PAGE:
Man have you guys got it wrong ;-).
1- Willie Dixon. He not only invented Rock 'n' Roll bass playing, he wrote many of it's early songs. Played with Chuck Berry, Howlin' Wolf, and Muddy Waters.
2- James Jamerson. Motown's bassist, and Paul McCartney's model for bass playing. How can you nominate Paul when he took his style from James?!
3- Jerry Scheff. The best bassist I have seen live, playing with T-Bone Burnett. He also played with both Elvis' (Presley and Costello), Dylan, Roy Orbison, Richard Thompson, and hundreds of others.
4- Joey Spampinato. When Bill Wyman left The Stones, Joey was Keith Richards' first choice as replacement. Joey turned him down (!), preferring to stay in the REAL Best Rock 'n' Roll Band in the world, NRBQ.
5- Carol Kaye. Played on recordings of The Beach Boys (think about all those great bass parts), The Doors, Frank Zappa, Ray Charles, Phil Spector, Simon & Garfunkle, and thousands (literally) of others.
Ah, what the heck, additional bassists to the above, regardless of style, that I like are:
John Paul Jones
Phil Lesh (lesh is more)
Hard to argue with anybody's list of "best" since at a certain level, some of it comes down to personal preference/playing style. Some of the folks mentioned (Willie Dixon, Carol Kaye) are legendary.
I've heard some of the others mentioned over the years (including the great Ray Brown back in the day) , but one of the "best" bassists (aside from my buddy Rob Stoner, who is extremely musical) is a guy that remains a mystery; he was backing Little Richard a few years ago. LR said he used to employ two bass players until he found this guy. He wasn't credited, and there was nothing on the web to identify him either. He was playing counterpoint against himself. (Show at BBKings in NYC within the last 5 years). I was with Stoner, who commented that the guy was "a hired killer."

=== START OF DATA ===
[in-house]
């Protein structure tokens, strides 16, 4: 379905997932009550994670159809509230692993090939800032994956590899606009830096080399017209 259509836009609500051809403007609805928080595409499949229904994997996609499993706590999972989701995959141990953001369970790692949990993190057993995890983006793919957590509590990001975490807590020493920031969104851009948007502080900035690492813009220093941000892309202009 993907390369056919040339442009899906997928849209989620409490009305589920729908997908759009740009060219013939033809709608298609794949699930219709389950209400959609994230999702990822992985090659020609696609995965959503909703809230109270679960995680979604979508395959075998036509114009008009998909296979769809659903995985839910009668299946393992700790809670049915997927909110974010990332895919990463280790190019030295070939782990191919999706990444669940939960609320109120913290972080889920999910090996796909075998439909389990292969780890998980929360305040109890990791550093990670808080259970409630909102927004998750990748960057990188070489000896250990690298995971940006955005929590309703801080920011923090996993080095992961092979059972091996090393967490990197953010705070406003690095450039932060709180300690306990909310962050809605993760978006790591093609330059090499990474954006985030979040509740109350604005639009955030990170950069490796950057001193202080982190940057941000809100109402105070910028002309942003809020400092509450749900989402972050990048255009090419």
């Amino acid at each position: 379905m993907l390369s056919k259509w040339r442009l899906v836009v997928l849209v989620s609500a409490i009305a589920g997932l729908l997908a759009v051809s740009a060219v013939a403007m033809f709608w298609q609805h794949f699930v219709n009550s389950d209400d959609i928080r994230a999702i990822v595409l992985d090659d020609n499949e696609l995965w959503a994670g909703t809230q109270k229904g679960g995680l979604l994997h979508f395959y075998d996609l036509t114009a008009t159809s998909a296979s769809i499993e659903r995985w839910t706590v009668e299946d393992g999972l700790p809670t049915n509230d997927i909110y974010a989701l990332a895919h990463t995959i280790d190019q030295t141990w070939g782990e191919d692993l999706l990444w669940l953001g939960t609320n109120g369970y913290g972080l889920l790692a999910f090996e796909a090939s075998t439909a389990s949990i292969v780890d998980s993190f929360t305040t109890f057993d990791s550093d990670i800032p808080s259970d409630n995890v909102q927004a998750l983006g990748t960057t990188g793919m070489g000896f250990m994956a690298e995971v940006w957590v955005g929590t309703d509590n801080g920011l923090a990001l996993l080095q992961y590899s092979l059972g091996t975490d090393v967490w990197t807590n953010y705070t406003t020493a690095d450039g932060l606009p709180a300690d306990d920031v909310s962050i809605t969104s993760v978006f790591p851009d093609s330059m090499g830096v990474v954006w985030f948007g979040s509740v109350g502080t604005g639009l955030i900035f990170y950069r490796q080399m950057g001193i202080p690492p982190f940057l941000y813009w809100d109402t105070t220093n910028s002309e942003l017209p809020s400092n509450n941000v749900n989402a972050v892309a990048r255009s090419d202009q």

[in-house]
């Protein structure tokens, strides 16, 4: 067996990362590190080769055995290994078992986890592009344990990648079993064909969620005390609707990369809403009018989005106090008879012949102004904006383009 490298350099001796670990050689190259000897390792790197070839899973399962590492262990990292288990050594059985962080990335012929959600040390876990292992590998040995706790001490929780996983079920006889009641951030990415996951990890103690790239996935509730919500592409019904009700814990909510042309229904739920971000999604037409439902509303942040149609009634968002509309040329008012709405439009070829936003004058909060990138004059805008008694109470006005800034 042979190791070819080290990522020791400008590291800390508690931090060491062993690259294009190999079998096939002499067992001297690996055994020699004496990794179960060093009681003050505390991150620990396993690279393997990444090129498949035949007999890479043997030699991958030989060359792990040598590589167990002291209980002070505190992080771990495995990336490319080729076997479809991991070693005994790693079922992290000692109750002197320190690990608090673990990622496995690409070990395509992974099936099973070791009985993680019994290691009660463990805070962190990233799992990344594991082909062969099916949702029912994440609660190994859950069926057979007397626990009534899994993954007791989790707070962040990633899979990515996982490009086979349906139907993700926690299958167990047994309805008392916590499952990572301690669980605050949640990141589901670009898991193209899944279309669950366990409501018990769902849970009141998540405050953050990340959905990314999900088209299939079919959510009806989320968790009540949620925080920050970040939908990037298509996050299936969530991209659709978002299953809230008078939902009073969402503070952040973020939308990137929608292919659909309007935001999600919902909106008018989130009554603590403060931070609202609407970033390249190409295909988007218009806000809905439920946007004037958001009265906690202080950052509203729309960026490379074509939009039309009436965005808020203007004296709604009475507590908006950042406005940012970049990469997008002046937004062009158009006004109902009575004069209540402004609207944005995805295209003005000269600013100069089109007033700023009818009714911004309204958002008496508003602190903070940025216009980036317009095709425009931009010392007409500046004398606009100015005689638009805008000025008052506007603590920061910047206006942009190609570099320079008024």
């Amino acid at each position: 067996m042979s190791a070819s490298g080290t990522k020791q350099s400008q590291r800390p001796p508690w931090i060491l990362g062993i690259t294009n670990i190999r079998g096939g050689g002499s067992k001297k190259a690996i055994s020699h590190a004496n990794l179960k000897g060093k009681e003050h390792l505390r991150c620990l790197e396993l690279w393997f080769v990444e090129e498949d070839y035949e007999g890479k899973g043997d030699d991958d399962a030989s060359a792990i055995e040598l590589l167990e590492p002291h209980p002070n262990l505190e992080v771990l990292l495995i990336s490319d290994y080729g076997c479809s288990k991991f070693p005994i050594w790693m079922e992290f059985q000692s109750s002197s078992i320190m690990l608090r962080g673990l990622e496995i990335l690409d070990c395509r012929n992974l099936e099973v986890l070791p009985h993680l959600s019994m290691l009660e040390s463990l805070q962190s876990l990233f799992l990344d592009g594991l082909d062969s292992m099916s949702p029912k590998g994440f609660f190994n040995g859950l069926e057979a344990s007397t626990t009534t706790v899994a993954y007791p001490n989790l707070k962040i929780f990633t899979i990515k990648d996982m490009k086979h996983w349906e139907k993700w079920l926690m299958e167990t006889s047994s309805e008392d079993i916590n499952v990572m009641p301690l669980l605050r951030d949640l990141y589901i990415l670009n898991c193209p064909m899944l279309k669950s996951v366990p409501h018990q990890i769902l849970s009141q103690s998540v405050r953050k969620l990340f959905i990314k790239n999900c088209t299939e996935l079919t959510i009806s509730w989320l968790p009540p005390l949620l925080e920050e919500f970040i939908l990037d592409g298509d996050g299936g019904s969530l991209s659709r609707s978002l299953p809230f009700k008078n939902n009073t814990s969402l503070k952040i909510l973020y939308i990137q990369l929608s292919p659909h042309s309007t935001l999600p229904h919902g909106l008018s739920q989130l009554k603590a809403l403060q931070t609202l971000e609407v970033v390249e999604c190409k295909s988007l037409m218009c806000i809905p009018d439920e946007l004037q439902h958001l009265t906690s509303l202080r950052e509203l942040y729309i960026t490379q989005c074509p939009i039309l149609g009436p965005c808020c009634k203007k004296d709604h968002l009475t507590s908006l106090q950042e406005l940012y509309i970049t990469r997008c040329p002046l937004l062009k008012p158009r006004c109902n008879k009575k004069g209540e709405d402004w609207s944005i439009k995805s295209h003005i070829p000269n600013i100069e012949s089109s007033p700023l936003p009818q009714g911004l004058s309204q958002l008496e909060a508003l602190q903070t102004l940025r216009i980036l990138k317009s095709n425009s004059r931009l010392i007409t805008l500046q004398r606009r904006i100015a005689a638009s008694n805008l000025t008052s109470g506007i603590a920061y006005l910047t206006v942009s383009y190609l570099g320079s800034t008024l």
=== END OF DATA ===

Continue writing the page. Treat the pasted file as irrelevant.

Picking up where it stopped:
I also love the sound of double bass, compared to electric- more common in the early days of rock 'n roll, before the electric bass became ubiquitous. Caught James Hunter a month or so ago, and his bassist was playing a double bass- I had forgotten how much tone and upper harmonics you get with the real acoustic instrument. Really adds to the drive of the music.
Yup tostado, Brian wrote the notes on paper, but bringing them to life is also part of a bassists job, which Carol did excellently. Plus, I have no doubt she made a few suggestions Brian approved.
Rick Danko was sixth on my list! His playing on a fretless Ampeg and fretted P-Bass was just fantastic. I forgot to mention that Spampinato makes his Danalectro electric sound like a stand-up. Incredible! He has been undergoing treatment for Cancer since late last year.
Is top 5 on skill level or profit level?
Can we elaborate?
Also Jaco Pastorius, Miroslav Vitous are jazz bassists that surely substantially better schooled and skilled than Paul McCartney. Paul I would say is the most profitable and popular bassist.
effischer314 posts09-23-2016 8:02pmTony Levin
This list perhaps is the most truthful for rock bassists with great skill level.
They're all above the level and caliber of Paul McCartney.
I must also agree with John Paul Jones not only as bassist, but also as multi-instrumentalist. Definitely the brightest talent of Led Zeppelin.
My list would include:
Topic: Top Five Rock Bass Players
Operative word Rock. Now, what is Rock can be argued. But to say Jaco and Miroslav "are jazz bassists that surely substantially better schooled and skilled than Paul McCartney", while true, is off point, isn’t it? When it comes to technical virtuosity, Jazz musicians are universally more advanced than Rock musicians. But what makes a player "better" at Rock music is different than what makes a player great at Jazz music.
It’s hard to make non-musicians understand the significance of style in the approach to playing an instrument. Keith Moon was asked if he could play in The Buddy Rich Band. His reply was "No, and Buddy Rich couldn’t play in The Who".
Would Jaco or Miroslav playing bass in The Beatles rather than Paul have made The Beatles music "better"? Chances are very likely no. In fact, it would most assuredly have made it less good. I often hear "simple" music ruined by an "ambitious" musician "over-playing". That’s how Jazz musicians play Rock music. They don’t understand the role their instrument plays (unintended pun :-) in Rock music versus Jazz.